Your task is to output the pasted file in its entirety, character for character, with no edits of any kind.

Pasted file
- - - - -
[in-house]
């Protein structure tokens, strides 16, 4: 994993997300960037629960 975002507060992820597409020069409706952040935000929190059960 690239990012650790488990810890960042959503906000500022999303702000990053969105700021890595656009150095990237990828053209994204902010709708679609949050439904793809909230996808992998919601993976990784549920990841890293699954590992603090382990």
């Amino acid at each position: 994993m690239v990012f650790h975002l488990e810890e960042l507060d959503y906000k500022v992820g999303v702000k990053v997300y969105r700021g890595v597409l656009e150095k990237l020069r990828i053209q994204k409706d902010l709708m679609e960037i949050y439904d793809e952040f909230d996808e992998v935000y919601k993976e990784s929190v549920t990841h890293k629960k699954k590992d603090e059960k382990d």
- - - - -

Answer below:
[in-house]
């Protein structure tokens, strides 16, 4: 994993997300960037629960 975002507060992820597409020069409706952040935000929190059960 690239990012650790488990810890960042959503906000500022999303702000990053969105700021890595656009150095990237990828053209994204902010709708679609949050439904793809909230996808992998919601993976990784549920990841890293699954590992603090382990």
């Amino acid at each position: 994993m690239v990012f650790h975002l488990e810890e960042l507060d959503y906000k500022v992820g999303v702000k990053v997300y969105r700021g890595v597409l656009e150095k990237l020069r990828i053209q994204k409706d902010l709708m679609e960037i949050y439904d793809e952040f909230d996808e992998v935000y919601k993976e990784s929190v549920t990841h890293k629960k699954k590992d603090e059960k382990d």